We don't yet know the specific markers Newton has to hit to earn his 2020 incentives, but because he played in only two games last season, the Patriots could have given him very reasonable numbers to reach and they still wouldn't count against the cap immediately because they'd be NLTBE. 

For instance, New England could've given Newton bonuses for playing in three games, passing for 600 yards and throwing one touchdown. Because he didn't hit any of those numbers in 2019 — he played in just two games and threw for 572 yards without any touchdowns — they'd all be considered NLTBE and not counted against the 2020 cap. In all likelihood, though, it's going to be a little more difficult than that for Newton to reach the incentives laid out for him.

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So if $5.75 million of Newton's "up to" $7.5 million contract with the Patriots won't count against the cap, what will?

Newton's veteran-minimum $1.05 million contract, for one, will count. That's the minimum under the new collective bargaining agreement for players with at least seven years of NFL service.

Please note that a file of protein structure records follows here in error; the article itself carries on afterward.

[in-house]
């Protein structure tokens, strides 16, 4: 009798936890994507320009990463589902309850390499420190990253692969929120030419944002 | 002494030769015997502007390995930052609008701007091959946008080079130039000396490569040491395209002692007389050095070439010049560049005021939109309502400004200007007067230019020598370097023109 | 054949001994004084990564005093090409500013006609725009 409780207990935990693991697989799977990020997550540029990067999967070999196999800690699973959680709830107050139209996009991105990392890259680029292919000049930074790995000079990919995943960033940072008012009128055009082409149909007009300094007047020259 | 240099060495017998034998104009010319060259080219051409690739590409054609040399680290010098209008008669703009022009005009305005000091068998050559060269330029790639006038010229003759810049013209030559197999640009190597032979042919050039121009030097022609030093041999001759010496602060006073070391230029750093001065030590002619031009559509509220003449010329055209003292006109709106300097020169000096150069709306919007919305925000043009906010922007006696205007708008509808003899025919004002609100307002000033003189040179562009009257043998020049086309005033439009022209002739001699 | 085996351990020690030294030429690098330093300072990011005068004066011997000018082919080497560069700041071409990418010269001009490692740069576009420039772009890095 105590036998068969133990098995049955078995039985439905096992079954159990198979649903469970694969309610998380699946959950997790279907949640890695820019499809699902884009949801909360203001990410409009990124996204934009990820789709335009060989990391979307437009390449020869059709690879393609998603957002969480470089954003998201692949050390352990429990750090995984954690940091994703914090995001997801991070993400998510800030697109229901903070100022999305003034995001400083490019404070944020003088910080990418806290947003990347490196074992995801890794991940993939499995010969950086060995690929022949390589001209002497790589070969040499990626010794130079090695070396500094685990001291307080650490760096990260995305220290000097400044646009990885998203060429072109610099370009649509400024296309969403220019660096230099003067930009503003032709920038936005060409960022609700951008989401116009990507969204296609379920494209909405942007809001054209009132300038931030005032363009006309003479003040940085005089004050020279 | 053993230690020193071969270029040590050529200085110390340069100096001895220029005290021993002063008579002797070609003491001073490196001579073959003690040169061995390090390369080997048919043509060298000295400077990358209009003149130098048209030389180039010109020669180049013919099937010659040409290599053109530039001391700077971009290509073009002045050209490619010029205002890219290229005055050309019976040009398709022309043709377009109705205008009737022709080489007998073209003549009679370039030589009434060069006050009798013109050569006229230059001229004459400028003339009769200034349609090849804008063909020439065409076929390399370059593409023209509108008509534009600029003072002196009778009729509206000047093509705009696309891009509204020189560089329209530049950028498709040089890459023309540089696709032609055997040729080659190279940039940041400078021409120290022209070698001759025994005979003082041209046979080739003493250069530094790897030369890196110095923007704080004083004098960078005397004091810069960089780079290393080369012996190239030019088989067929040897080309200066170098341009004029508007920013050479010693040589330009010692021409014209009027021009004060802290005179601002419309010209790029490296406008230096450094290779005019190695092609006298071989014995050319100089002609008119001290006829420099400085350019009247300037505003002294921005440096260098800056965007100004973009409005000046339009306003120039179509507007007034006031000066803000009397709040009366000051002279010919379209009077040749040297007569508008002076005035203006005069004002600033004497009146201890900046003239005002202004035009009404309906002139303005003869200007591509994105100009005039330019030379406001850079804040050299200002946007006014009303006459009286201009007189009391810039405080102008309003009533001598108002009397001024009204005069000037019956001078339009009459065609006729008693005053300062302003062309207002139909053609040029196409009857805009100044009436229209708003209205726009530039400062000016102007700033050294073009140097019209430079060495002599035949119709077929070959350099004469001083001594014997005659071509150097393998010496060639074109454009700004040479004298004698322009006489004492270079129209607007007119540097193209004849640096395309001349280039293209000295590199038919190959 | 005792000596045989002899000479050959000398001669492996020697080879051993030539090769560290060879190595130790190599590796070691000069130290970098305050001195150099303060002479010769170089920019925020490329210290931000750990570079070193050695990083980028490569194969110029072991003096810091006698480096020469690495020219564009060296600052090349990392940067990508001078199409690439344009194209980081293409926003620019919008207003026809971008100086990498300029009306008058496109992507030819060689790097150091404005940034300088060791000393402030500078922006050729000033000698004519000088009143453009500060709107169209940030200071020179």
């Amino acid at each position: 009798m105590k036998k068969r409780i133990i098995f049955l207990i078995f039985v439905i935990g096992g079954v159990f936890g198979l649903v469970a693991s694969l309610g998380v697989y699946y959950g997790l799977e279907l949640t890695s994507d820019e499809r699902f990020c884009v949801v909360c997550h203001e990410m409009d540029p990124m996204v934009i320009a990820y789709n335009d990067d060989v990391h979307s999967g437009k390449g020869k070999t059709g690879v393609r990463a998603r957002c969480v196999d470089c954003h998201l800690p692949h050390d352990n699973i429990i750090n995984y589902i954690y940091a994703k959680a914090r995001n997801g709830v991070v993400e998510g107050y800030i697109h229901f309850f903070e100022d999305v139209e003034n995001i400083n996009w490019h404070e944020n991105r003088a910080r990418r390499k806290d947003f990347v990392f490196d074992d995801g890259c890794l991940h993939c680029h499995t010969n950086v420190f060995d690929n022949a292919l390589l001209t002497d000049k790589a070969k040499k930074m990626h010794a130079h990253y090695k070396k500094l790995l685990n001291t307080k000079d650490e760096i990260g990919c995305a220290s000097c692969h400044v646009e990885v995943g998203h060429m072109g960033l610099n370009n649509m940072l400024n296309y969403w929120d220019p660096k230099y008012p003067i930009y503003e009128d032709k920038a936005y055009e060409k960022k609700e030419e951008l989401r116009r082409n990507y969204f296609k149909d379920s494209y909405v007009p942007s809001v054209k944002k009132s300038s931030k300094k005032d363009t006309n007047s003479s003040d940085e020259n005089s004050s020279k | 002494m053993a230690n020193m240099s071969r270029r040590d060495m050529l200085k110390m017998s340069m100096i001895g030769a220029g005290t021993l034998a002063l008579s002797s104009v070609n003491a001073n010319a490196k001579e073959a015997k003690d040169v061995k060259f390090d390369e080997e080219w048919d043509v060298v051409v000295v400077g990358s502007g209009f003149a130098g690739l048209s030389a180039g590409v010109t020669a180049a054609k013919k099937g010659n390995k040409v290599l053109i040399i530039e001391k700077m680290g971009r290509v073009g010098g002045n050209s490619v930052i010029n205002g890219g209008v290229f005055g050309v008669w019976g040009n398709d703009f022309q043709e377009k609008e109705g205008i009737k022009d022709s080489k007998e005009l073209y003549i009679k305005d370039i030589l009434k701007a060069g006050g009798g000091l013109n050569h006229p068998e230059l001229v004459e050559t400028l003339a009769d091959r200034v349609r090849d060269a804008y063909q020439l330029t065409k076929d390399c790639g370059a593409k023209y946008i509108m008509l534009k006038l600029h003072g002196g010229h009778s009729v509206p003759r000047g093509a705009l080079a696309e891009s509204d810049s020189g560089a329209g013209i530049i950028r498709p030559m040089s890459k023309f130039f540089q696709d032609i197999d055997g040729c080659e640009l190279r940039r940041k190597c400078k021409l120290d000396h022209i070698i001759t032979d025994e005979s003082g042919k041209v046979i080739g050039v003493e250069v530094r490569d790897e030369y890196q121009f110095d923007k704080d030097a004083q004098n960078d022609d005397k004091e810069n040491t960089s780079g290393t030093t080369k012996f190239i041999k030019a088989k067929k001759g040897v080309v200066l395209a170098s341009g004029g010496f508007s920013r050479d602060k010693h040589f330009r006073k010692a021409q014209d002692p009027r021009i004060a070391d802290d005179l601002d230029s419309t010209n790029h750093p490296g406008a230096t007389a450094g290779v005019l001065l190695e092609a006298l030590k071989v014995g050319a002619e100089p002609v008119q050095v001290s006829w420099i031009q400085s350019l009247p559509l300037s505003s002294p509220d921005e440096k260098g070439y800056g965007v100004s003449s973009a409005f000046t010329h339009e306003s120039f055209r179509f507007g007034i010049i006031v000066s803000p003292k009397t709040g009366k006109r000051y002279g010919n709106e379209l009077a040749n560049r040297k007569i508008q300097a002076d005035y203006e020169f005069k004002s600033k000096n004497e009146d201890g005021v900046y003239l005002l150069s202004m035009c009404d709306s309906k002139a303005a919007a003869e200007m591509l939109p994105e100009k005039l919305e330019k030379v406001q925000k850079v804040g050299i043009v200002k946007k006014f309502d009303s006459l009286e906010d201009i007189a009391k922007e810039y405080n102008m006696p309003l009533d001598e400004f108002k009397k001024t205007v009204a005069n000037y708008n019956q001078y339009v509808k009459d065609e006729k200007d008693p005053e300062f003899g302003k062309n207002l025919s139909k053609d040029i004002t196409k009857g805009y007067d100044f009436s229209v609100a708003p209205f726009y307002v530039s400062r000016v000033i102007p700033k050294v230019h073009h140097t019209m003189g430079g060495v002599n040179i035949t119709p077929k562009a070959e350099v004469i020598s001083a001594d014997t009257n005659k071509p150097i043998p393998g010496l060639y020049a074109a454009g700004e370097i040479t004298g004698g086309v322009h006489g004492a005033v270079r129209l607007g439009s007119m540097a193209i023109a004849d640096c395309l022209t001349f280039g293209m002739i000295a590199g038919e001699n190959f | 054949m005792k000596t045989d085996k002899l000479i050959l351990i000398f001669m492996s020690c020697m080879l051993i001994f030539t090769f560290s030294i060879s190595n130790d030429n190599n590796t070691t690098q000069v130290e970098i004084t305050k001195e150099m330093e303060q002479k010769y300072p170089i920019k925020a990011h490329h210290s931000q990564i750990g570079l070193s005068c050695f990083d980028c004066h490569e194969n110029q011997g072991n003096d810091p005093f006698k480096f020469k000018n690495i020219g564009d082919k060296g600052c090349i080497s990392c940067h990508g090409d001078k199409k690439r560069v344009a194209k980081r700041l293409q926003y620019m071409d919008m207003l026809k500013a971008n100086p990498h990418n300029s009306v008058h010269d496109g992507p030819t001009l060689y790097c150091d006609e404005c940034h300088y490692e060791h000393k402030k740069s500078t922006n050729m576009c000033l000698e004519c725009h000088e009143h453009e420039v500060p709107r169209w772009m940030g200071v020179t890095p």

Additionally, two games of Newton's $700,000 in per-game roster bonuses will count against the cap. If he's provided $700,000 total in per-game roster bonuses, that means he'll be owed $43,750 for each of the 16 regular-season games he's on the Patriots roster. Two games of per-game roster bonus — $87,500 — counts against the 2020 cap because it's LTBE; he played in two games in 2019. The rest of those per-game roster bonuses are considered NLTBE but will count against the cap with each game he plays. So if he plays in all 16 games, by the end of the 2020 season, his cap number will be $1.75 million. Active roster bonuses are the only earned NLTBE incentives that hit a current year's cap, Benzan relayed.